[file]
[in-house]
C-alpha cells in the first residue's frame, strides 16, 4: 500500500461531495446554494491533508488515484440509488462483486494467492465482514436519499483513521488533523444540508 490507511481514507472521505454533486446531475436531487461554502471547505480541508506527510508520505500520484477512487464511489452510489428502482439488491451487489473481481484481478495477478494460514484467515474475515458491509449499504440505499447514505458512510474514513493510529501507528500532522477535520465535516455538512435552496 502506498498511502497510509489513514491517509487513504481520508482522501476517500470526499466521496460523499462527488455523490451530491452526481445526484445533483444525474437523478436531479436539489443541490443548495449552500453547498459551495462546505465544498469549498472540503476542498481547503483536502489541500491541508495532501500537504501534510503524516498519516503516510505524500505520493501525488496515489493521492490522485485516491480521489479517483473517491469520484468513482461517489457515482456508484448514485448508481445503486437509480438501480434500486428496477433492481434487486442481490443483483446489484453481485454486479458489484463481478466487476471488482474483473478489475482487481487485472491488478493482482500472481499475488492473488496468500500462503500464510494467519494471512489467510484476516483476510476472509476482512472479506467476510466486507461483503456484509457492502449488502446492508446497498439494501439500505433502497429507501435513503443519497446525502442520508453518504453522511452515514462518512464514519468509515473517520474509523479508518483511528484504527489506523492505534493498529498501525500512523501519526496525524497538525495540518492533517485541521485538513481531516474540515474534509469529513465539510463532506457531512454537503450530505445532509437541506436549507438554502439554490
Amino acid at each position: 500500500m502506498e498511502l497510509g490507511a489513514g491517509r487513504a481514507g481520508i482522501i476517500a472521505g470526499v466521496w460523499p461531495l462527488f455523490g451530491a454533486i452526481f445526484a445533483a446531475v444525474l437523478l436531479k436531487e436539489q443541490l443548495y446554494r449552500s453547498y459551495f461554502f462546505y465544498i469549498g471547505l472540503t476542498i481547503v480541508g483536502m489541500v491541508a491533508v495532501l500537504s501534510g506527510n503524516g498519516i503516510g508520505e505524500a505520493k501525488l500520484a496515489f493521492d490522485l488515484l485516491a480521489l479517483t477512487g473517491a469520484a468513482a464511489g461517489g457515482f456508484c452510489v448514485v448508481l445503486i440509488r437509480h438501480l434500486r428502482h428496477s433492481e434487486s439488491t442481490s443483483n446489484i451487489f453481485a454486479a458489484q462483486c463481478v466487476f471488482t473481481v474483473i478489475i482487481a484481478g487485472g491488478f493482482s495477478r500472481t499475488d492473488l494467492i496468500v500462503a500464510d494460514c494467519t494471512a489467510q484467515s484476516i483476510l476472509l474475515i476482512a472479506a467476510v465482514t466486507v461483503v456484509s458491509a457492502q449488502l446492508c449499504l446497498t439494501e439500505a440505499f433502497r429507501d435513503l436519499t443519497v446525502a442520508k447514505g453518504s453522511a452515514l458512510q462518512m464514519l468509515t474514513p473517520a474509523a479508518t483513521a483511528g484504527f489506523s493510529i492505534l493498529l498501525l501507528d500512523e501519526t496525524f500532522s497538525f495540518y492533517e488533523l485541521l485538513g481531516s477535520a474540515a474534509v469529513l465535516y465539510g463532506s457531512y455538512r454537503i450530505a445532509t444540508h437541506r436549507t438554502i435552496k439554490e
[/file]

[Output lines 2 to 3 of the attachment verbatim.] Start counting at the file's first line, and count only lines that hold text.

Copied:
C-alpha cells in the first residue's frame, strides 16, 4: 500500500461531495446554494491533508488515484440509488462483486494467492465482514436519499483513521488533523444540508 490507511481514507472521505454533486446531475436531487461554502471547505480541508506527510508520505500520484477512487464511489452510489428502482439488491451487489473481481484481478495477478494460514484467515474475515458491509449499504440505499447514505458512510474514513493510529501507528500532522477535520465535516455538512435552496 502506498498511502497510509489513514491517509487513504481520508482522501476517500470526499466521496460523499462527488455523490451530491452526481445526484445533483444525474437523478436531479436539489443541490443548495449552500453547498459551495462546505465544498469549498472540503476542498481547503483536502489541500491541508495532501500537504501534510503524516498519516503516510505524500505520493501525488496515489493521492490522485485516491480521489479517483473517491469520484468513482461517489457515482456508484448514485448508481445503486437509480438501480434500486428496477433492481434487486442481490443483483446489484453481485454486479458489484463481478466487476471488482474483473478489475482487481487485472491488478493482482500472481499475488492473488496468500500462503500464510494467519494471512489467510484476516483476510476472509476482512472479506467476510466486507461483503456484509457492502449488502446492508446497498439494501439500505433502497429507501435513503443519497446525502442520508453518504453522511452515514462518512464514519468509515473517520474509523479508518483511528484504527489506523492505534493498529498501525500512523501519526496525524497538525495540518492533517485541521485538513481531516474540515474534509469529513465539510463532506457531512454537503450530505445532509437541506436549507438554502439554490
Amino acid at each position: 500500500m502506498e498511502l497510509g490507511a489513514g491517509r487513504a481514507g481520508i482522501i476517500a472521505g470526499v466521496w460523499p461531495l462527488f455523490g451530491a454533486i452526481f445526484a445533483a446531475v444525474l437523478l436531479k436531487e436539489q443541490l443548495y446554494r449552500s453547498y459551495f461554502f462546505y465544498i469549498g471547505l472540503t476542498i481547503v480541508g483536502m489541500v491541508a491533508v495532501l500537504s501534510g506527510n503524516g498519516i503516510g508520505e505524500a505520493k501525488l500520484a496515489f493521492d490522485l488515484l485516491a480521489l479517483t477512487g473517491a469520484a468513482a464511489g461517489g457515482f456508484c452510489v448514485v448508481l445503486i440509488r437509480h438501480l434500486r428502482h428496477s433492481e434487486s439488491t442481490s443483483n446489484i451487489f453481485a454486479a458489484q462483486c463481478v466487476f471488482t473481481v474483473i478489475i482487481a484481478g487485472g491488478f493482482s495477478r500472481t499475488d492473488l494467492i496468500v500462503a500464510d494460514c494467519t494471512a489467510q484467515s484476516i483476510l476472509l474475515i476482512a472479506a467476510v465482514t466486507v461483503v456484509s458491509a457492502q449488502l446492508c449499504l446497498t439494501e439500505a440505499f433502497r429507501d435513503l436519499t443519497v446525502a442520508k447514505g453518504s453522511a452515514l458512510q462518512m464514519l468509515t474514513p473517520a474509523a479508518t483513521a483511528g484504527f489506523s493510529i492505534l493498529l498501525l501507528d500512523e501519526t496525524f500532522s497538525f495540518y492533517e488533523l485541521l485538513g481531516s477535520a474540515a474534509v469529513l465535516y465539510g463532506s457531512y455538512r454537503i450530505a445532509t444540508h437541506r436549507t438554502i435552496k439554490e